Blu-ray Review: Mission: Impossible — Fallout
Things rarely go to plan for Ethan and the IMF in Fallout.
Although we discussed the transformation of Mission: Impossible from its relatively grounded roots to full-blown action franchise when we reviewed the 4K releases of earlier films, Fallout takes that and cranks the volume up to 11. Famously delayed after a Tom Cruise stunt went awry, the series’ sixth installment seeks to make up for lost time by delivering more action than ever.
Following the arrest of Solomon Lane (Sean Harris), The Syndicate has reformed itself into The Apostles, a terrorist cell that continues to wreak havoc around the globe. With word that three plutonium cores have been stolen, the IMF springs into action, setting up a buy with Ethan Hunt (Cruise), Benji (Simon Pegg) and Luther (Ving Rhames) on the ground. Things go sideways, however, and the three cores end up in the wind.
Their one lead is that unidentified extremist John Lark will be meeting with an arms dealer known as the White Widow (Vanessa Kirby) to purchase the plutonium. Hunt, along with CIA operative Walker (Henry Cavill), head to Paris to intercept, detain and impersonate Lark so that they can attend the meeting and take possession of the cores. Once there they encounter a familiar face, MI6 agent Ilsa Faust (Rebecca Ferguson), whose own goals seem to run in contrast to IMF.
Upon finally meeting the Widow, Hunt learns the cost isn’t financial, but instead it’s an exchange: the cores for the rescue of Lane, who is being transported by police through the city the following day. With no obvious options, Hunt and his team must now break out their most dangerous foe in an attempt to recover the plutonium cores, all while other intelligence agencies remain involved to unknown ends.
There are some brilliant set pieces in Fallout. The kind you go back and watch multiple times just to appreciate how well constructed they are. At the top of the list are the incredible fight in a Paris nightclub’s bathroom, and the operation to liberate Lane from police custody. There’s just such an organic intensity there, and it’s hard not to get fired up watching them.
We’re not big on aping the talking points of the supplemental materials, but they’re definitely right on one thing: Fallout feels like culmination of the last several films. There’s the good will toward characters, like Benji and Luther, that only builds over time, the continued relationship between Ethan and Ilsa, and the return of Hunt’s wife, Julie (Michelle Monaghan). You also get a returning villain, new team member and quality actors Alec Baldwin and Angela Bassett playing positions of authority.
Mission: Impossible has shown a deft touch when it comes to pacing as well as the blending of serious action and comic relief, and director Christopher McQuarrie handles that ably again. Every time it feels like you need a breather or a clever quip to keep things from getting too hectic or too dark that’s when you get it. The whole thing is just a lot of fun, offering enough plot to make the action meaningful and still delivering all the crazy stunts you’d expect.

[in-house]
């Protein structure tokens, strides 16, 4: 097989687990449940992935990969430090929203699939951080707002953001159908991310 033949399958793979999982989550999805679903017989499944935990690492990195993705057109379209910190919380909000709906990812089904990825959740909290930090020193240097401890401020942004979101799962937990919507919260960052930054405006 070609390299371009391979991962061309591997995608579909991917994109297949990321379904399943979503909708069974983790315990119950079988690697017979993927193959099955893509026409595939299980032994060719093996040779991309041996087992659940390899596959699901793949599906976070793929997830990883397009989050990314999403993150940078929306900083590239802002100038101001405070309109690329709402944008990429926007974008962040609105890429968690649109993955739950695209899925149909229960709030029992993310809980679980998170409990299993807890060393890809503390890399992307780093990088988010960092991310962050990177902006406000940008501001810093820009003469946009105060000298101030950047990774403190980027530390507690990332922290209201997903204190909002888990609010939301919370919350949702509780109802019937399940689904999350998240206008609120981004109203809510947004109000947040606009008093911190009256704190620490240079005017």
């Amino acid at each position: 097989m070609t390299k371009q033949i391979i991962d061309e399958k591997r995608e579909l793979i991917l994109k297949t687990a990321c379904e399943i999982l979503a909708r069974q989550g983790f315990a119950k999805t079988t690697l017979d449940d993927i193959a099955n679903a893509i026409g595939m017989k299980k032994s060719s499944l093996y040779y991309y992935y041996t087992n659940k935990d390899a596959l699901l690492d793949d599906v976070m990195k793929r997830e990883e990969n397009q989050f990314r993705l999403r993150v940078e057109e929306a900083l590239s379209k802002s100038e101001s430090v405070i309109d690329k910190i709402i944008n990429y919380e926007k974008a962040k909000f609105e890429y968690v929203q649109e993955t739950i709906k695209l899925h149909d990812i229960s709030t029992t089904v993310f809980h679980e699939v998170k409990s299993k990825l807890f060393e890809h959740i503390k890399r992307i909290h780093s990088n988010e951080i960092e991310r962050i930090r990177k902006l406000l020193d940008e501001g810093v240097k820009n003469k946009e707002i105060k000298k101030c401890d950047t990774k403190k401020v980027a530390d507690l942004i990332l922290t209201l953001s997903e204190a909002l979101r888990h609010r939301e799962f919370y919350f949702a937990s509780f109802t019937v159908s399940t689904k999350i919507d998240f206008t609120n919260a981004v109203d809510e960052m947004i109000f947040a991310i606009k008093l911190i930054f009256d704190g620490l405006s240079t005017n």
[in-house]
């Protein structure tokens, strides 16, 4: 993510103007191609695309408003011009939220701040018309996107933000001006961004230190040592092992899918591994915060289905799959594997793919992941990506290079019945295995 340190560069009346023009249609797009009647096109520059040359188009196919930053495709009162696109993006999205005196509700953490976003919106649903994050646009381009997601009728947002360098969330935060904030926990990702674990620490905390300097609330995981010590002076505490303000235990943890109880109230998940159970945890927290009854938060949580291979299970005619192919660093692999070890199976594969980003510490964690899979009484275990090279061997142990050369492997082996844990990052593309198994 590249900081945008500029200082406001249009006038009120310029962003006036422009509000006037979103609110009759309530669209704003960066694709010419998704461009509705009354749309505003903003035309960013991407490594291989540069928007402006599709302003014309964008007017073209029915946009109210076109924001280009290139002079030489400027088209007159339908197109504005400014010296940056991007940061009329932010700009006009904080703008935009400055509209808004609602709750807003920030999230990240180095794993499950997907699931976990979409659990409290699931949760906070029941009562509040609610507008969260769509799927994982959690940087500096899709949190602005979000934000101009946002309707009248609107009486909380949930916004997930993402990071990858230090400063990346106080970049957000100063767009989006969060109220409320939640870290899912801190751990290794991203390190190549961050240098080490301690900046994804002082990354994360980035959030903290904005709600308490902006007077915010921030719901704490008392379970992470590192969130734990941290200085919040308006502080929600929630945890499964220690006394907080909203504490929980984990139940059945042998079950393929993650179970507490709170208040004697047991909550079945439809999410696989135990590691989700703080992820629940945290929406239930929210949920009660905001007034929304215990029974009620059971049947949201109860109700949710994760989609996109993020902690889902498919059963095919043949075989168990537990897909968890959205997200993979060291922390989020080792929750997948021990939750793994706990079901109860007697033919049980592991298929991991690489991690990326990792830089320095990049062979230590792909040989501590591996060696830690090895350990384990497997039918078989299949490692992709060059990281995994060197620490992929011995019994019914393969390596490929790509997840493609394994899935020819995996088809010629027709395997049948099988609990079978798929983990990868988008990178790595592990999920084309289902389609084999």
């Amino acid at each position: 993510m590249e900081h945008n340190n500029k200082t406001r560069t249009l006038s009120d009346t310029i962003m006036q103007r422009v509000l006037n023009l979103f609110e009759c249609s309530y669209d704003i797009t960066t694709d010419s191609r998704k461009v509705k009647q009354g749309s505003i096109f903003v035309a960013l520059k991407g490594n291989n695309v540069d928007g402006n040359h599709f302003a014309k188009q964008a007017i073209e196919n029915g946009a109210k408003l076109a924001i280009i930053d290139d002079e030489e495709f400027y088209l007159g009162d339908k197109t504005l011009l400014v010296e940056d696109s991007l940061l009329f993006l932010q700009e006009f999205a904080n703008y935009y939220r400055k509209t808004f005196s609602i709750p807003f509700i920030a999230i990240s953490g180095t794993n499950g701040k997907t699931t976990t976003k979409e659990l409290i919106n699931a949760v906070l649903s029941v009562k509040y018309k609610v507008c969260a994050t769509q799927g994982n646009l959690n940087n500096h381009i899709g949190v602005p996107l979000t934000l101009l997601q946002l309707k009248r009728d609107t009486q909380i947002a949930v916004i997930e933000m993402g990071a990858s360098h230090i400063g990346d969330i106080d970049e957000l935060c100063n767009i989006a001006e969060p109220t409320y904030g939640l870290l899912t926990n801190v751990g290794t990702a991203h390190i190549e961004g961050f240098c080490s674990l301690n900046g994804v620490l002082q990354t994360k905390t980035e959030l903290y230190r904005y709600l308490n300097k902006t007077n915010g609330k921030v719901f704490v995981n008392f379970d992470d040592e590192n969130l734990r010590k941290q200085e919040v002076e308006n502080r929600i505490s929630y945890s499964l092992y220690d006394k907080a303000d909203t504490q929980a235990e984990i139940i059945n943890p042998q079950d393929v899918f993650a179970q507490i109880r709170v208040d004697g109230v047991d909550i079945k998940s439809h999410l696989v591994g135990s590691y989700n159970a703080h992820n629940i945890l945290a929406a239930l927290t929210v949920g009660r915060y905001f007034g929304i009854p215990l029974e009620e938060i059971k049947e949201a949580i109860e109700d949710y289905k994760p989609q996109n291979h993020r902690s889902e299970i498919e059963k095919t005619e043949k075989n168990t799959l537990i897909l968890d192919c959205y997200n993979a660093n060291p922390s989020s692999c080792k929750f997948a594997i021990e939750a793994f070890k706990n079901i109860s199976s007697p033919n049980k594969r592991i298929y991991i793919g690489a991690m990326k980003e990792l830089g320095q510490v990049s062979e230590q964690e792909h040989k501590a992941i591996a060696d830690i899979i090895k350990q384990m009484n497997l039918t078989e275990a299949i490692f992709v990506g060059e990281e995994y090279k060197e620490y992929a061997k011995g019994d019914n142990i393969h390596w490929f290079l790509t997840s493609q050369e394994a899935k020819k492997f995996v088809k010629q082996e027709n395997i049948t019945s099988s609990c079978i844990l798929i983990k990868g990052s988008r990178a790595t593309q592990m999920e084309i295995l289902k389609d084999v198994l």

As Anthony Hopkins once noted in MI2, it isn’t mission difficult, it’s mission impossible. That being said, the climactic helicopter chase feels detached from reality, pulling you away from an experience that’s so carefully curated with the amount of real stunt work and hard-hitting action that brought you to that point. It’s not ruinous by any means, but maybe it’s time to stop trying to one-up everything purely on spectacle.
While the absence of Jeremy Renner was reportedly due to his commitment to Avengers (which, of course, he wasn’t in), it seemed weird that they didn’t in some way address the absence of the character Brandt during the film. Hell, at least a line of dialogue to explain why a central team member is suddenly M.I.A. would’ve sufficed. Instead, we get nothing.
THE BONUS FEATURES
We’re not sure how we feel about Fallout‘s extras. On the one hand, the 50-plus-minute Behind the Fallout is slickly produced and covers a lot of behind the scenes stuff, and though there are definitely repetitive talking points there’s also pretty interesting content. On the other, a deleted scenes montage is about as big of a tease as you’ll find — yes, the reason it’s done that way is explained via commentary, but it doesn’t make it any less frustrating. We want to know what IMF was doing at that facility in the snow and see more of Hunt and Ilsa together. Give us real deleted scenes!
With a solid plot, strong cast and excellent action, Mission: Impossible — Fallout is the best the series has been and one of the most enjoyable films of 2018.